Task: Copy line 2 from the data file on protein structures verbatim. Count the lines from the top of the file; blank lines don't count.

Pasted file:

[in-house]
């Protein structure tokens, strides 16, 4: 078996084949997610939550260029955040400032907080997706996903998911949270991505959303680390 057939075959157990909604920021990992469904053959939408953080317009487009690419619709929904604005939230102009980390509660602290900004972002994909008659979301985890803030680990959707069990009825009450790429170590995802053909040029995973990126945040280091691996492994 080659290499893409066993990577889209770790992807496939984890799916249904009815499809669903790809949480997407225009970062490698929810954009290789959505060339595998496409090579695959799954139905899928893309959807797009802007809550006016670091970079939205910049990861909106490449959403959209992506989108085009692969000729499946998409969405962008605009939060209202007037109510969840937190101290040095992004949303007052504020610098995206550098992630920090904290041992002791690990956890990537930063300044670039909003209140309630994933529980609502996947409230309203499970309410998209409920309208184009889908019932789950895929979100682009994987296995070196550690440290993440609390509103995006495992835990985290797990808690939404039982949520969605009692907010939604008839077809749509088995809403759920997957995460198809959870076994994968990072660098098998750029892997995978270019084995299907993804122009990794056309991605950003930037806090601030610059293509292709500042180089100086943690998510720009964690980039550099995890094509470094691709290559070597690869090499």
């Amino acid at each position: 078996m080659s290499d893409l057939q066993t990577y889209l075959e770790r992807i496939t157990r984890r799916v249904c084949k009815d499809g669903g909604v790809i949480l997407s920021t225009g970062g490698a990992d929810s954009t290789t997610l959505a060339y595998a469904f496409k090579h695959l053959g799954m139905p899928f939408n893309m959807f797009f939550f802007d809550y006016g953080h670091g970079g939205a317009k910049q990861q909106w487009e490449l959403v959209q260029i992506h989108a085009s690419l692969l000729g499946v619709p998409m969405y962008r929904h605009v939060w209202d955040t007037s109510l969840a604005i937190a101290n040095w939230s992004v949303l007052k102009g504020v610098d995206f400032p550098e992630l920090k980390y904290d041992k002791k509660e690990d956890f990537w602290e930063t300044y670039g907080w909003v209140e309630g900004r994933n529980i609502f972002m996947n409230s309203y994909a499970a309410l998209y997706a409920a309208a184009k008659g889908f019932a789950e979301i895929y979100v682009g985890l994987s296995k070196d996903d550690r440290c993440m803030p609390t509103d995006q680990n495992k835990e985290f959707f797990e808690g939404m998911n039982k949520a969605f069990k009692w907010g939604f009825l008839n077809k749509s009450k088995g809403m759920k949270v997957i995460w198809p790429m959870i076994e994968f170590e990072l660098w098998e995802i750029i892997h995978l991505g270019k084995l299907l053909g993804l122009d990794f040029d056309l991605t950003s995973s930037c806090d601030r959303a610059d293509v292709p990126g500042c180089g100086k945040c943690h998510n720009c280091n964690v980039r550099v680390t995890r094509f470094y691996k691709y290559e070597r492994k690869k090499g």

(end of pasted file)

């Protein structure tokens, strides 16, 4: 078996084949997610939550260029955040400032907080997706996903998911949270991505959303680390 057939075959157990909604920021990992469904053959939408953080317009487009690419619709929904604005939230102009980390509660602290900004972002994909008659979301985890803030680990959707069990009825009450790429170590995802053909040029995973990126945040280091691996492994 080659290499893409066993990577889209770790992807496939984890799916249904009815499809669903790809949480997407225009970062490698929810954009290789959505060339595998496409090579695959799954139905899928893309959807797009802007809550006016670091970079939205910049990861909106490449959403959209992506989108085009692969000729499946998409969405962008605009939060209202007037109510969840937190101290040095992004949303007052504020610098995206550098992630920090904290041992002791690990956890990537930063300044670039909003209140309630994933529980609502996947409230309203499970309410998209409920309208184009889908019932789950895929979100682009994987296995070196550690440290993440609390509103995006495992835990985290797990808690939404039982949520969605009692907010939604008839077809749509088995809403759920997957995460198809959870076994994968990072660098098998750029892997995978270019084995299907993804122009990794056309991605950003930037806090601030610059293509292709500042180089100086943690998510720009964690980039550099995890094509470094691709290559070597690869090499």